When I signed my subscription with Spotify, I made sure to be able to cancel within one month. Same thing with my phone subscription. And there are a million other examples.
The point is this: no one ever signs a contract for life.
People change. Their desires, identity, wishes, and life purposes fluctuate through time. Signing a contract for your entire life would force you not to change and remain the same.
In order for everything to remain the same, everything has to change.A Buddhist quote
Change is the natural order of the world. It is how life works. And this is why the law protects you against abusive contracts.
Except for marriage.
It is somehow perfectly acceptable for two people to engage themselves in staying together for their entire lives.
It is such a good idea that everyone comes to party together to celebrate the union.
Marriage is folly.
4. Marriage Today Has Nothing to Do With What It Was Originally
Marriage is about 4350 years old. Marriage for love is 250 years old.
It is a fallacy to believe that marriage is good because it has existed for such a long time. The Lindy effect does not apply!
The reasons, context, and nature of marriage have drastically changed since marriage appeared.
First of all, people live longer now than they did at the time.
In the past, marriages would last around 10 years since men were likely to be killed in wars, and women to die giving birth.
Second, the purpose of marriage was widely different.
Originally it was established to form alliances between two groups, such as two tribes, two countries, two cities, or two families.
That was the fundamental problem of Romeo and Juliet.
They couldn’t get married because none of their families wanted to be associated with the other.
Marriage was not about the spouses. It was about the groups they belonged to.
The reasons for marriage were strategic and tactical.
In Middle-Age Europe, marriage was practiced to avoid wars – and divorces led to institutional splits (Henry VIII and the Catholic church).
As such, few spouses expected loyalty from each other. More often than not, they married someone they had to marry and were having sex on the side with the person they liked.
Marriage had nothing to do with love.
It was about politics.
Then society changed.
The idea of marrying someone you liked slowly made its way.
This led to a situation that didn’t exist before: what happens once you don’t love anymore?
5. Your Marriage Will Most Likely End up in a Divorce
Portugal has the highest divorce rate in the world peaking at…70%. It is followed by Luxembourg, Spain, Cuba, and Denmark. Besides Cuba, the top 12 countries in the world are all Europeans.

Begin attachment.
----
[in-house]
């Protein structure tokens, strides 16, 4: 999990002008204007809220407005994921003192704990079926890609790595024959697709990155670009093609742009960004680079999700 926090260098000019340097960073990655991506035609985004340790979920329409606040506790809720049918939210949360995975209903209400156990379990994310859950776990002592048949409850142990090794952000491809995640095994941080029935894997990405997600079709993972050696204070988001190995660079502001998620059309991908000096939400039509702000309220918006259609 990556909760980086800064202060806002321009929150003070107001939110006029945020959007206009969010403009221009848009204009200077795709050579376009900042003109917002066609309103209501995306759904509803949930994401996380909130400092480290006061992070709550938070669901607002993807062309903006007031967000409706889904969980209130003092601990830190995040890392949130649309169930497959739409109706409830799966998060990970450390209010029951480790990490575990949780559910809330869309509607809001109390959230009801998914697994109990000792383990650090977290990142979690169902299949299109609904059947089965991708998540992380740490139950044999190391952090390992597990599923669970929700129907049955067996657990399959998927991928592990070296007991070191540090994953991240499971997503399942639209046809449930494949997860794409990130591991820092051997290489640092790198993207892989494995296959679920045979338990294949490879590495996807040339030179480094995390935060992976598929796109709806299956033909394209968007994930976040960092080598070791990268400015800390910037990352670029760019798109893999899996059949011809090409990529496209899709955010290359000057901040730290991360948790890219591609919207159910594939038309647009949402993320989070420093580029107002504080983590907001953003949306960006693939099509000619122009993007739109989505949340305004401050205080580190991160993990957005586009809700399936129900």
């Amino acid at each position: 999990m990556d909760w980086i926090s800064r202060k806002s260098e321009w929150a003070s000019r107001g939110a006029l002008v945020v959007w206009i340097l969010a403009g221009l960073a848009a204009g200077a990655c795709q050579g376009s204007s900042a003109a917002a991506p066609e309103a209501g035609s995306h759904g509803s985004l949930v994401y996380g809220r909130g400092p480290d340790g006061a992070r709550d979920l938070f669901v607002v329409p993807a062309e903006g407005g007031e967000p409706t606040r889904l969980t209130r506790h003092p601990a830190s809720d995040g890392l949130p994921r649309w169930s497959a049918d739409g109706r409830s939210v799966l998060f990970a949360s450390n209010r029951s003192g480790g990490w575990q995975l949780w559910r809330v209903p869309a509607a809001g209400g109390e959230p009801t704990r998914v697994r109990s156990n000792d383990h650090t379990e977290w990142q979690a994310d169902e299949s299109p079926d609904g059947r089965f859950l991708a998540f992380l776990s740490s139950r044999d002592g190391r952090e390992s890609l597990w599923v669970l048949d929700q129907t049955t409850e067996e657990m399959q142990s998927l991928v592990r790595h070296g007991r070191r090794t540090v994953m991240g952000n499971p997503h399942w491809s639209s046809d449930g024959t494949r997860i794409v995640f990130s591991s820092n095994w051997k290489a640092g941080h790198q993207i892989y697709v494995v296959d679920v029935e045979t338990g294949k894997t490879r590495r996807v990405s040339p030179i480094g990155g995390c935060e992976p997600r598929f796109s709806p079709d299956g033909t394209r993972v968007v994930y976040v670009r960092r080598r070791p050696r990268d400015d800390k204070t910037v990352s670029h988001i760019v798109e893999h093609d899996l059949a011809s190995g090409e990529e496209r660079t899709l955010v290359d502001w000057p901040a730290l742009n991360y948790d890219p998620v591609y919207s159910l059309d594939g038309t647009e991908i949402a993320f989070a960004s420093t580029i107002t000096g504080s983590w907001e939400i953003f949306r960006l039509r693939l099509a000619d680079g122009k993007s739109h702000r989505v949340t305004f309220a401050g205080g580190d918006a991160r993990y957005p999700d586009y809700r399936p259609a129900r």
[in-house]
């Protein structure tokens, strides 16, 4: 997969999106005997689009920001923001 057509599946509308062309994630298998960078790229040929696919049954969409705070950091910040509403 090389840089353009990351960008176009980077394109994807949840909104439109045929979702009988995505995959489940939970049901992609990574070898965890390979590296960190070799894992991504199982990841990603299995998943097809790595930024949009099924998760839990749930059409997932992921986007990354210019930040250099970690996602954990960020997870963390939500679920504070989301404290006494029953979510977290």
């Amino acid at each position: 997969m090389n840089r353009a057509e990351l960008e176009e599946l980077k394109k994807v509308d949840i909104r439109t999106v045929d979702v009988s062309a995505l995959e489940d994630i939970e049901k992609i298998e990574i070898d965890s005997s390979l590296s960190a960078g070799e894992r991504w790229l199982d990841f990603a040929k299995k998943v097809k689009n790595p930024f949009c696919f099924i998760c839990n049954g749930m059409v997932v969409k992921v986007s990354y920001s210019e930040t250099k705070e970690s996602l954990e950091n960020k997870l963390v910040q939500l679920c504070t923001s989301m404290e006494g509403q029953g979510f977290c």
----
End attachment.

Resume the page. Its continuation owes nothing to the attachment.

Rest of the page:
Does it mean that Europeans like each other less than do other countries? No.
Europeans get divorced because they have the means to do so.
There is a clear link between economic growth and a spike in divorces. When people make more money, they can better cope with divorces because living on their own will be easier.
When they barely make enough money to pay expenses, they’ll think twice about getting divorced because living alone may be financially difficult.
Lack of access to resources is one of the main reasons why women have a hard time leaving abusive husbands.
They wouldn’t be able to live on their own if they did.
Marriage ends up being a prison for these women, with no way out.
6. You Are Much More Likely to Be Abused (Especially if You Date Men)
According to the NCADV, 20 people suffer from mental or physical abuse initiated by their intimate partner every minute in the USA.
That’s about 10 million men and women per year.
Furthermore, 1/3 of women (that’s 42 million people) and 1/4 of men have experienced psychological or physical abuse from their partners.
In half of the cases, it comes from their partner or former partner.
In Brussels (Belgium), 50% of women have been abused by their intimate partners.
As we can see, people getting into relationships are likely to be abused.
Marriage only hardens the possibility to break up or escape than “just dating” does as it includes legal components.
When you’re married, you can’t just do what you want.
7. Married People Are Not Happier
If you google “are married people happier”, you will end up on a variety of websites outlining how happier married people are – especially women – “wHiCh iS WhY YoU ShOuLd gEt mArRiEd.”
Let’s unpack this.